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The Scriptorium

Off to a Good Start

Ecclesiastes 1.12, 13

Ecclesiastes 1.12, 13

12I, the Preacher, was king over Israel in Jerusalem. 13And I set my heart to seek and search out by wisdom concerning all that is done under heaven; this burdensome task God has given to the sons of man, by which they may be exercised.

The Story: Solomon reflects on his beginnings as king. The verb, “was,” can be translated, “became.” When Solomon became king, he immediately appealed to God for wisdom (2 Chron. 1.7-12) so that he could govern the people of Israel in a proper, responsible manner. God granted his request, but apparently Solomon was not granted such wisdom all at once. Believing the promise he received in his dream, he set his heart to acquire wisdom, gave himself to the task of seeking it, and studied, learned, observed, reflected, and listened as much as he could, ever growing in the wisdom God had promised to grant him. God gave Solomon wisdom as he needed it, and to the extent that he demonstrated, through difficult and diligent effort, his desire sincerely to attain it. Moreover, Solomon insists, this quest for wisdom, though a “difficult task” (Hebrew; NKJV: “burdensome task”) has been appointed to all the children of men. The beginning of wisdom is the fear of the Lord (Ps. 111.10), as Solomon demonstrated in seeking and submitting to God in order to gain wisdom. But the acquisition of wisdom requires a lifetime of living and working in relationship to God by grace through faith.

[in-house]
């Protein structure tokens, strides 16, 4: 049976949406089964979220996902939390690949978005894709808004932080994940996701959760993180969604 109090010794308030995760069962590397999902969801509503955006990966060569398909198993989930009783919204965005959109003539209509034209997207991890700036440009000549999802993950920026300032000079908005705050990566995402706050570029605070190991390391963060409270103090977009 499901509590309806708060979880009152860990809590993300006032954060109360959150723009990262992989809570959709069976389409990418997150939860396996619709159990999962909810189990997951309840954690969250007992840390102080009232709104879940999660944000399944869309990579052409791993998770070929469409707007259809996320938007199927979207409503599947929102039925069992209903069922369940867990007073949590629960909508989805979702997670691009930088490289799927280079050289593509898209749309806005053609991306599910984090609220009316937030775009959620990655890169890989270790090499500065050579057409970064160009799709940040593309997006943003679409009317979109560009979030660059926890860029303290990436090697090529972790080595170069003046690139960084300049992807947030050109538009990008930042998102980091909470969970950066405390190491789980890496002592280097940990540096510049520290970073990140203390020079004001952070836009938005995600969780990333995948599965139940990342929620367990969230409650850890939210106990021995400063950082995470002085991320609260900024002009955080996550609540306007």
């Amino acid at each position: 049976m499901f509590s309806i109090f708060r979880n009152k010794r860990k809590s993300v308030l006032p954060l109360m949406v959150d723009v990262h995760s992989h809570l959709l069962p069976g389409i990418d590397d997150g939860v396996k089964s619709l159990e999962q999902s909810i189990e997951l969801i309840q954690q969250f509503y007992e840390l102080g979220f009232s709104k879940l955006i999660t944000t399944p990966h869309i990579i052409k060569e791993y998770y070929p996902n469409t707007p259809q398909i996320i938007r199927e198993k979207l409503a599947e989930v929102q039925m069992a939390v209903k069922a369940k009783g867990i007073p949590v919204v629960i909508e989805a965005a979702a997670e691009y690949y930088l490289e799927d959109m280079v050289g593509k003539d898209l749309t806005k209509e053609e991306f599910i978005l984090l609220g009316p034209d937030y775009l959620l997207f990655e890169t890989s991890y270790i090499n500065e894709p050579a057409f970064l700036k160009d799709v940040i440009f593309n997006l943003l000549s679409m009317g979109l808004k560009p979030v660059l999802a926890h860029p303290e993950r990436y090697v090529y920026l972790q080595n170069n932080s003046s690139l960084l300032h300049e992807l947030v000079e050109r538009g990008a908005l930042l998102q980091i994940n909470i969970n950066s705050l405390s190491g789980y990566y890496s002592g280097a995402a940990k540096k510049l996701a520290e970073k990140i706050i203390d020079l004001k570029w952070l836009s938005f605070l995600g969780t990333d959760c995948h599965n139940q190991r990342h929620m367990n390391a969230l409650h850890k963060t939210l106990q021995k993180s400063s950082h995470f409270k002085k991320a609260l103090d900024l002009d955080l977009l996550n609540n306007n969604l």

The Structure: Here Solomon introduces the second key phrase which is something of a hermeneutical cue for Ecclesiastes. “Under heaven (or “under the heavens”) refers to life as lived in relationship to God, with a view to His eternal existence, purpose, and will. This phrase occurs only three times in Ecclesiastes, and each time it is clear that Solomon is reflecting on things as they ought to be understood, according to the divine economy and plan. God calls men to understand the whole of life as He does; and He charges and enables us, by difficult study and obedience, to gain the wisdom He promises to give. For the redeemed of the Lord – those who trust in Him and enter into His life through the Redeemer, our Lord Jesus Christ – the way to the restoration of all things is along the path of wisdom. Wisdom is simply the Christian worldview, increasingly realized through diligent study and faithful obedience. Perhaps no on since Solomon (our Lord Jesus excepted) has come as close to a full understanding of the worldview that corresponds with the mind of God; nevertheless, the challenge to pursue that worldview falls to each of us yet today.

What are you presently doing to seek the wisdom of God and a better understanding of the Christian worldview? God offers us precious and very great promises (2 Pet. 1.4), but we must diligently apply ourselves in pursuit of these. How does the pursuit of God’s promised wisdom work out in your life?

Each week’s studies in our
Scriptorium column are available in a free PDF form, suitable for personal or group use. For this week’s study, “Vanity of Vanities: Ecclesiastes 1,” simply click here.

T. M. Moore

Scripture taken from the New King James Version. © Copyright 1982 by Thomas Nelson, Inc. Used by permission. All rights reserved.

T.M. Moore

T. M. Moore is principal of The Fellowship of Ailbe, a spiritual fellowship in the Celtic Christian tradition. He and his wife, Susie, make their home in the Champlain Valley of Vermont.
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